Pass tough money management lessons onto kids

After the great recession, more credit counselors, financial advisors and industry professionals focused their attention on promoting financial literacy among adults. However, most agreed that in order to prevent another economic meltdown in the future, instilling smart money management habits in children that they would carry on through adulthood was imperative as well. Studies show children best learn money basics, financial discipline and management habits from their parents, rather than in school.

However, a recent study conducted by T. Rowe Price reveals that too few parents are sharing their money management lessons and experiences with their children. Three out of four parents admitted they do not have financial conversations with their children, and some said they purposely avoid discussing money matters with their kids. However, one in five kids say they want to learn more about saving money and an equal number reported wanting to learn how to best earn money. Experts say that having these discussions and framing them in real-life financial scenarios can give children more context when it comes to making money-related decisions.

"Set a financial goal that's important for your family [such as paying for college]," said T. Rowe Price financial analyst Stuart Ritter. "Then, when other expenses come up, such as a vacation or a new car, parents can explain the trade-offs. Perhaps the family is taking a quick weekend beach vacation instead of a weeklong trip to put more money into the college account, for example. Kids can learn a lot from hearing how parents make those financial decisions."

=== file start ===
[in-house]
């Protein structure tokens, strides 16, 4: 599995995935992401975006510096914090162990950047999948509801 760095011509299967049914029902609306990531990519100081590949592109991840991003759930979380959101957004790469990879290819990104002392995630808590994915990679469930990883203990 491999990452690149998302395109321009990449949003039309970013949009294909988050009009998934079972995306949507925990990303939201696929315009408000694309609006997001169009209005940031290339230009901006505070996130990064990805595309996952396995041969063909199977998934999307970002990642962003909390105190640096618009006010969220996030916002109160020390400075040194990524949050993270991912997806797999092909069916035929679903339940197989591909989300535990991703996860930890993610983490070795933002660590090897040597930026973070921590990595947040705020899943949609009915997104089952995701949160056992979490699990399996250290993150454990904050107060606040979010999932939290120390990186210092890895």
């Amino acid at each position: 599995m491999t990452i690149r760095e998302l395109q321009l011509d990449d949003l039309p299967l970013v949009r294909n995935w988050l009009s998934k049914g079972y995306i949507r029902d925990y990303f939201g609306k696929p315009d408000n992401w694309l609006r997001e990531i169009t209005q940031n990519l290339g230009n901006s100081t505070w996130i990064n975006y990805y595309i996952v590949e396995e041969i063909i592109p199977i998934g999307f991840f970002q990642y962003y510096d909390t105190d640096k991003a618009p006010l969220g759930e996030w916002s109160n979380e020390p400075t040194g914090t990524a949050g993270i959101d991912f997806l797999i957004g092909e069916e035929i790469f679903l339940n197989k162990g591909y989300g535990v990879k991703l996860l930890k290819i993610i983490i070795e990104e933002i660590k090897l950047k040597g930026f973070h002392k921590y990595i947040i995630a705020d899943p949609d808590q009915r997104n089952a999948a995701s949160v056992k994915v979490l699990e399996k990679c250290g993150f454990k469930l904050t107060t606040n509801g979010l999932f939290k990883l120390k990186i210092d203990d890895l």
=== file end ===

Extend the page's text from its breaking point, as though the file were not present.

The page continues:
Ritter also explained that many parents balk at having money discussions with children because they don't want to reveal the financial details of their own lives. However, this can be overcome by talking about simple transactions, such as buying groceries, budgeting for bills and contributing to retirement, rather than showing children pay stubs and earnings. In addition, parents can teach children money basics, such as the concepts of credit card spending, interest rates, fees and financial products, without using their own financial profile as a guide.

The credit counselors of Consolidated Credit encourage consumers that instilling these concepts in children early on, and showing them the best way to keep expenses low and fuel their savings will help children avoid credit card debt, overspending and poor financial practices in the future.